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Capitalism, Socialism and Democracy remains one of the greatest works of social theory written this century. When it first appeared the New English Weekly predicted that 'for the next five to ten years it will cetainly remain a work with which no one who professes any degree of information on sociology or economics can afford to be unacquainted.' Fifty years on, this prediction seems a little understated.
Why has the work endured so well? Schumpeter's contention that the seeds of capitalism's decline were internal, and his equal and opposite hostility to centralist socialism have perplexed, engaged and infuriated readers since the book's publication. By refusing to become an advocate for either position Schumpeter was able both to make his own great and original contribution and to clear the way for a more balanced consideration of the most important social movements of his and our time.
It was not by a slip that an analogy from the world of religion was I permitted to intrude into the title of this chapter. There is more than analogy. In one important sense, Marxism is a religion. To the believer it presents, first, a system of ultimate ends that embody the meaning of life and are absolute standards by which to judge events and actions; and, secondly, a guide to those ends which implies a plan of salvation and the indication of the evil from which mankind, or a chosen section of mankind, is to be saved. We may specify still further: Marxist socialism also belongs to that subgroup which promises paradise on this side of the grave. I believe that a formulation of these characteristics by an hierologist would give opportunities for classification and comment which might possibly lead much deeper into the sociological essence of Marxism than anything a mere economist can say.
The least important point about this is that it explains the success of Marxism. Purely scientific achievement, had it even been much more perfect than it was in the case of Marx, would never have won the immortality in the historical sense which is his. Nor would his arsenal of party slogans have done it. Part of his success, although a very minor part, is indeed attributable to the barrelful of white-hot phrases, of impassioned accusations and wrathful gesticulations, ready for use on any platform, that he put at the disposal of his flock. All that needs to be said about this aspect of the matter is that this ammunition has served and is serving its purpose very well, but that the production of itcarried a disadvantage: in order to forge such weapons for the arena of social strife Marx had occasionally to bend, or to deviate from, the opinions that would logically follow from his system. However, if Marx had not been more than a purveyor of phraseology, he would be dead by now. Mankind is not grateful for that sort of service and forgets quickly the names of the people who write the librettos for its political operas.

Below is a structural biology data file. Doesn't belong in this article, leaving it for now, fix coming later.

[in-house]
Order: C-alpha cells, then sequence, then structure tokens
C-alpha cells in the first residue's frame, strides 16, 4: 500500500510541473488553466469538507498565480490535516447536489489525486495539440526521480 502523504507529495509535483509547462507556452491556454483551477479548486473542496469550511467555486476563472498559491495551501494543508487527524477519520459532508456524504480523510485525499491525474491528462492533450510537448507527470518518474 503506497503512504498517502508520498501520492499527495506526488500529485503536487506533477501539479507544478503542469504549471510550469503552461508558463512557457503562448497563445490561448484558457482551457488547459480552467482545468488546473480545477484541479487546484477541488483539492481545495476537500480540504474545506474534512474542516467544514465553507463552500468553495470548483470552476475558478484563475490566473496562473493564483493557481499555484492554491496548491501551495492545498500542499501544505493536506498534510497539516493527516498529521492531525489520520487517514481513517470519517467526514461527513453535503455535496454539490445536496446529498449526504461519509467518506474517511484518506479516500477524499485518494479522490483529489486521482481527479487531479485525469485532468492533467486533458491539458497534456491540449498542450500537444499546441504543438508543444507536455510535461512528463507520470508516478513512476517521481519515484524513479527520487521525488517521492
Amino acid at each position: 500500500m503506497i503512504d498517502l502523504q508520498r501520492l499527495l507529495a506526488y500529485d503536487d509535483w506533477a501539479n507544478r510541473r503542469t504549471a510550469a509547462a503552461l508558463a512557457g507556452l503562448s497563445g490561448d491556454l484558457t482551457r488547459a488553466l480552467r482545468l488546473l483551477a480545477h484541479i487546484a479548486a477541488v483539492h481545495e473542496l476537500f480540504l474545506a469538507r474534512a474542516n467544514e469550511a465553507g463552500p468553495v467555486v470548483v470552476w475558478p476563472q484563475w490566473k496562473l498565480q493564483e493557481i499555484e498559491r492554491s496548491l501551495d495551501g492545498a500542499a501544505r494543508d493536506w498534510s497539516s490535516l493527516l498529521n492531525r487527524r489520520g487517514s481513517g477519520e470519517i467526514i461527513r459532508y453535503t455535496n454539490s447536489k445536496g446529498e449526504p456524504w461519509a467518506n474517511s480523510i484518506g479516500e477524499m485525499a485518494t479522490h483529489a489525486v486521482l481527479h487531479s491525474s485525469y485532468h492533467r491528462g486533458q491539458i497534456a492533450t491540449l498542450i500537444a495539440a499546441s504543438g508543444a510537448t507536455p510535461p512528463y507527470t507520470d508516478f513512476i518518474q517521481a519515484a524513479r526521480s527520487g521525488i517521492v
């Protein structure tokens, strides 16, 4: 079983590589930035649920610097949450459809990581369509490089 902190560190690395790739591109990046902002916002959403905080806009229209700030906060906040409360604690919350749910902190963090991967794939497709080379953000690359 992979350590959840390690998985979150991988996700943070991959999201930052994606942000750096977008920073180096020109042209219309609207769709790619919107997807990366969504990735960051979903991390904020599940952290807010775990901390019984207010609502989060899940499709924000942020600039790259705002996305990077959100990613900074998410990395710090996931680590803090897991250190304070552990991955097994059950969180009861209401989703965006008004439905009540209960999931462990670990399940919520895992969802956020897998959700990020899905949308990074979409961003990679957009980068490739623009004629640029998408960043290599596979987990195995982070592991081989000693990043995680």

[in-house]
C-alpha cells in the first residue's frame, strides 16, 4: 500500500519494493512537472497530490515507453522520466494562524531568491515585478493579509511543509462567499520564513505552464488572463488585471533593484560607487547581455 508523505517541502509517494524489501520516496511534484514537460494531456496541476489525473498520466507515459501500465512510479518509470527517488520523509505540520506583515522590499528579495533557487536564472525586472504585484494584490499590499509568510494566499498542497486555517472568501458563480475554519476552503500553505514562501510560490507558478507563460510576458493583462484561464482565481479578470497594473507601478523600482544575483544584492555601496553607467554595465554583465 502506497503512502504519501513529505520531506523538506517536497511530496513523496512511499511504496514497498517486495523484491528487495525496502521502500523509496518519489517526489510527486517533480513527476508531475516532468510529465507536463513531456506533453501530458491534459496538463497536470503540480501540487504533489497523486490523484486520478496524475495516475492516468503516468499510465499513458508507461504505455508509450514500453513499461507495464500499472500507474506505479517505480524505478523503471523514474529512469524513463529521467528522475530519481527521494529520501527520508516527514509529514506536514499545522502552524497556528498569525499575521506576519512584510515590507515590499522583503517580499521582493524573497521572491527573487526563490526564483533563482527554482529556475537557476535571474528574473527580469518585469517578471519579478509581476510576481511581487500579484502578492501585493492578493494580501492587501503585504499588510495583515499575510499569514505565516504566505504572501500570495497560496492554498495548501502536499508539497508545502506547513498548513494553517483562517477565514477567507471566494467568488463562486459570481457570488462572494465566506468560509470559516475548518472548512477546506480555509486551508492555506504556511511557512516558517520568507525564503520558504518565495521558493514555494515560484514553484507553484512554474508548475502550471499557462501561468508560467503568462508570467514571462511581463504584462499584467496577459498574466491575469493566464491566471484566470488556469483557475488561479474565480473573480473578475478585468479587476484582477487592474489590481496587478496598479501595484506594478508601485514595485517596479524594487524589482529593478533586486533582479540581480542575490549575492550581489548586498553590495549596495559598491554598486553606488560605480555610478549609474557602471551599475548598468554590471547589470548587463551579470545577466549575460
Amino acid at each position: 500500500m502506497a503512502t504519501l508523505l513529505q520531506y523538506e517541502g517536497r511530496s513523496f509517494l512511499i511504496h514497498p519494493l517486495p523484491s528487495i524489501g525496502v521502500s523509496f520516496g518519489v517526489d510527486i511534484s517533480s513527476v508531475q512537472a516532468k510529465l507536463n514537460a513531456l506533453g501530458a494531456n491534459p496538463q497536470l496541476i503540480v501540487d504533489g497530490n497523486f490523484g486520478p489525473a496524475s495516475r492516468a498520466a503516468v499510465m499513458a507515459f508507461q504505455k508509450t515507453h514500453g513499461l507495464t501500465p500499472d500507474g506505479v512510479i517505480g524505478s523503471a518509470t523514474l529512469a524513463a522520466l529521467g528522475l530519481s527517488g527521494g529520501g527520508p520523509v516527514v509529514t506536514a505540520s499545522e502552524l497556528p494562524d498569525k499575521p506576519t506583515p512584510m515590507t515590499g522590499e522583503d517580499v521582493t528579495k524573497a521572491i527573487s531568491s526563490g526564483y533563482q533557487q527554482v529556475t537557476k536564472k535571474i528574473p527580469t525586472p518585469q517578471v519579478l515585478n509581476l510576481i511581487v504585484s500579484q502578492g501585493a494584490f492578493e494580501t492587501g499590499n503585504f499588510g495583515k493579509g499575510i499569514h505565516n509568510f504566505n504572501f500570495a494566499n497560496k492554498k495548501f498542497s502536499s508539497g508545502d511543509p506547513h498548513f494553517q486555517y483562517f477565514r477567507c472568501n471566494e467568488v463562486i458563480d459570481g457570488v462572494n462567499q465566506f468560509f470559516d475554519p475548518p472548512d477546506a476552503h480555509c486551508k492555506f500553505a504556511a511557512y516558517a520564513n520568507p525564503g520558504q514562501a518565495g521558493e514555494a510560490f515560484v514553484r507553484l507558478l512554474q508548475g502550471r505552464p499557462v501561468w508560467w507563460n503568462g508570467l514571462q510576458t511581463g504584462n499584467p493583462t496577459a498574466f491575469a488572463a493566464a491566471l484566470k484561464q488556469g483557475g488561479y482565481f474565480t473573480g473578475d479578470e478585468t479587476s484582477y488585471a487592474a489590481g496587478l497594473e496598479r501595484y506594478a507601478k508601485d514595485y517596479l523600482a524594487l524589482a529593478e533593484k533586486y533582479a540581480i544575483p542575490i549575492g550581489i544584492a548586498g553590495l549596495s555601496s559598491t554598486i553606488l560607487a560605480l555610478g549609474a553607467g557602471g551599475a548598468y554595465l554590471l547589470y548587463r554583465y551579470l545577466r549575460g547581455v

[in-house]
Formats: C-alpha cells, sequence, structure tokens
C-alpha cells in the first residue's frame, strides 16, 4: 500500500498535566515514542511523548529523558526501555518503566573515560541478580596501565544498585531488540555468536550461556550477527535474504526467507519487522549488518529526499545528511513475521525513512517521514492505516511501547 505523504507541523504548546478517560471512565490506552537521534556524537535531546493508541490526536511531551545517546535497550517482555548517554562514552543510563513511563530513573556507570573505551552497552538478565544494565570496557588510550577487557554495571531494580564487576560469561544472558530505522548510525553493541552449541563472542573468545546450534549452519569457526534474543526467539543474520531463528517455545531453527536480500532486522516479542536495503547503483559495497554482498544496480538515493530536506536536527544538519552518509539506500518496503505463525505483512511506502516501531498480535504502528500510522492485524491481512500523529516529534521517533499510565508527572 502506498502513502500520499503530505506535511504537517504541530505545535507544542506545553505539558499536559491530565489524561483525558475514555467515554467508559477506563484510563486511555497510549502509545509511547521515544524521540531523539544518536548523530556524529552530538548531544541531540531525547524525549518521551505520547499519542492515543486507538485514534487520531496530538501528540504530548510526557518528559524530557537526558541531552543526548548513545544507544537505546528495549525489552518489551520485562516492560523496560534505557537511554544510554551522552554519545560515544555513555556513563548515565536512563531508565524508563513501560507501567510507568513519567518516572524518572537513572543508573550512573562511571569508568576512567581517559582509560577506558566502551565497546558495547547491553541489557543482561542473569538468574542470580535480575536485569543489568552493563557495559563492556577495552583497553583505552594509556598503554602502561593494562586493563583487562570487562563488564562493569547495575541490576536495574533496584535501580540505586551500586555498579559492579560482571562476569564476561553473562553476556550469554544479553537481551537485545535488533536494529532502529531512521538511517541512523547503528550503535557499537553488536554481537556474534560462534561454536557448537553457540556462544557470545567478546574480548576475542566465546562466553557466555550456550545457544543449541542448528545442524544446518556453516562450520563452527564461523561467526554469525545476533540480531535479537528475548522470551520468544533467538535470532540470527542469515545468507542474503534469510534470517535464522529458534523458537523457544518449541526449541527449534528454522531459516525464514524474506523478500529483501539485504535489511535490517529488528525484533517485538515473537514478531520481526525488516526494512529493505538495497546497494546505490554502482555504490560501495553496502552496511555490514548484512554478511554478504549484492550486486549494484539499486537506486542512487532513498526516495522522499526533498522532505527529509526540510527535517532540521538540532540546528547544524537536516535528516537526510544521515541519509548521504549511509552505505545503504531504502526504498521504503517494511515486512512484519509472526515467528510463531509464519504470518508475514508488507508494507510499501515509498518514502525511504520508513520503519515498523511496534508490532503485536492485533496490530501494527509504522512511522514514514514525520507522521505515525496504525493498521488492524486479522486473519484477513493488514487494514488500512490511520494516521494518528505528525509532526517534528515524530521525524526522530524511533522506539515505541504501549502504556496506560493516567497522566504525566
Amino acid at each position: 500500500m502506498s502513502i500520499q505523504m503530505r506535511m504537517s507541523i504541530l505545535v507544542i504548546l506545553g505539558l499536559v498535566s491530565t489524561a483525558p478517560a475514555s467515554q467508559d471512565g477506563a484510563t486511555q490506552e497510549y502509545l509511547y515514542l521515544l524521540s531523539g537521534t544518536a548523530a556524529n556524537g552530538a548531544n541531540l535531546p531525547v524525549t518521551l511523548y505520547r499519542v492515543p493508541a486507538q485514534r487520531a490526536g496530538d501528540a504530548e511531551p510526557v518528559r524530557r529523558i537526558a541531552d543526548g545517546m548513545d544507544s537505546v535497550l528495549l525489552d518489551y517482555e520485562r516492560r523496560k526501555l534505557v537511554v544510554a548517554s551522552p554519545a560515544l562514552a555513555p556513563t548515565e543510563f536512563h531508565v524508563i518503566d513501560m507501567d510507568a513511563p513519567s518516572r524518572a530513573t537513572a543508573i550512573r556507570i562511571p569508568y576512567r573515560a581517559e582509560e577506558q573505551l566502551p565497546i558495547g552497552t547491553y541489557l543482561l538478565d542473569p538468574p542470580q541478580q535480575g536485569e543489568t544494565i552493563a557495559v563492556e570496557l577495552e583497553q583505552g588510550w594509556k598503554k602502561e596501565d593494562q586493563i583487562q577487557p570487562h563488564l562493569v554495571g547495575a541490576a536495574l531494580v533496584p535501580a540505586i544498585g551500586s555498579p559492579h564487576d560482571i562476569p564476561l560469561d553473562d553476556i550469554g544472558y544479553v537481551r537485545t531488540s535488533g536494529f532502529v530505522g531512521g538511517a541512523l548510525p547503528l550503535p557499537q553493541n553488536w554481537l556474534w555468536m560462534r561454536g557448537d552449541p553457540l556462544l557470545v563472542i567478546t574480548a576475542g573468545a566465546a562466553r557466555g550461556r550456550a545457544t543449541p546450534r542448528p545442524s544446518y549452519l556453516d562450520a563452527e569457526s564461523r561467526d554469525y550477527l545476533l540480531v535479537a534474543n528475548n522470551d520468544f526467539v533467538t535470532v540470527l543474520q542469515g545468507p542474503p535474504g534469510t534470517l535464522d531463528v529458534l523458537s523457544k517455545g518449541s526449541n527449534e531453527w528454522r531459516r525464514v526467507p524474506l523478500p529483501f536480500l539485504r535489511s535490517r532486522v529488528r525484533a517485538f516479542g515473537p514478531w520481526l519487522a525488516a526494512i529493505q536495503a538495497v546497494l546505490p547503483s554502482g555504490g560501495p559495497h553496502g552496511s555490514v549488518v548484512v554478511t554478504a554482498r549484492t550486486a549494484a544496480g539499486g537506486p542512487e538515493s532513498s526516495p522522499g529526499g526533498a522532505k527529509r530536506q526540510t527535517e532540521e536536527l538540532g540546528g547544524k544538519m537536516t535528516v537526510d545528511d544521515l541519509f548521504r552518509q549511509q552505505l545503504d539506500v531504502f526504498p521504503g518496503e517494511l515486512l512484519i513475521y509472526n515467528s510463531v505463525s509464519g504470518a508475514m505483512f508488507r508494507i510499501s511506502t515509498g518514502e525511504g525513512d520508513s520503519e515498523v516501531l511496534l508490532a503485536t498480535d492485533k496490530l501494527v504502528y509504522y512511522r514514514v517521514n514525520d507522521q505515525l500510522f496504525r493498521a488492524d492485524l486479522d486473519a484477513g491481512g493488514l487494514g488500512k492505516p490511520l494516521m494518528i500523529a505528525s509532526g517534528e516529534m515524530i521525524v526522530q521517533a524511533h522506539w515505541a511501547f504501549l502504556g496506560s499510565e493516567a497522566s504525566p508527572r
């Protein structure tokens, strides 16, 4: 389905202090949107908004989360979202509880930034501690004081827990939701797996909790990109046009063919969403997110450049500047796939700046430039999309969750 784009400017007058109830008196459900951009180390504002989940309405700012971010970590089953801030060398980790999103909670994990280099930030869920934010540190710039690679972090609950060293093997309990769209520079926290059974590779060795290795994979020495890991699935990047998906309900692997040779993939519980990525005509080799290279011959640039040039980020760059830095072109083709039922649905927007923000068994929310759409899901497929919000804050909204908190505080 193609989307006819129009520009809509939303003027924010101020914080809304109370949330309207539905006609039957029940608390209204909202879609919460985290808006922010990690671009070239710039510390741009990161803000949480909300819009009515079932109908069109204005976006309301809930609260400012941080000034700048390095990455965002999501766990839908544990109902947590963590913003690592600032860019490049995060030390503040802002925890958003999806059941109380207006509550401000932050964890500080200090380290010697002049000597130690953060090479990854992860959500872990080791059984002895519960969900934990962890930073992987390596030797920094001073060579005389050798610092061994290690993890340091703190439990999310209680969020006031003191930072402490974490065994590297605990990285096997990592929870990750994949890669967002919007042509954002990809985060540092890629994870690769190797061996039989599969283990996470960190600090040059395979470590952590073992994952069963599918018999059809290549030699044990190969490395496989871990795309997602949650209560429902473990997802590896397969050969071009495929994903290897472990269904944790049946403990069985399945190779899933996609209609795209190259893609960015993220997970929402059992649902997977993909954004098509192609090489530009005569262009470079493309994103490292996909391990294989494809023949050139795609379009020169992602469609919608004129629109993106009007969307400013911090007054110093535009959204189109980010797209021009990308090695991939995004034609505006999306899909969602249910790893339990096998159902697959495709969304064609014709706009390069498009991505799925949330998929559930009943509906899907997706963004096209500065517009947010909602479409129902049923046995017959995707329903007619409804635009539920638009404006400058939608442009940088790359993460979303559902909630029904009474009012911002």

But he was a prophet, and in order to understand the nature of this achievement we must visualize it in the setting of his own time. It was the zenith of bourgeois realization and the nadir of bourgeois civilization, the time of mechanistic materialism, of a cultural milieu which had as yet betrayed no sign that a new art and a new mode of life were in its womb, and which rioted in most repulsive banality. Faith in any real sense was rapidly falling away from all classes of society, and with it the only ray of light (apart from what may have been derived from Rochdale attitudes and saving banks) died from the workman's world, while intellectuals professed themselves highly satisfied with Mill's Logic and the Poor Law.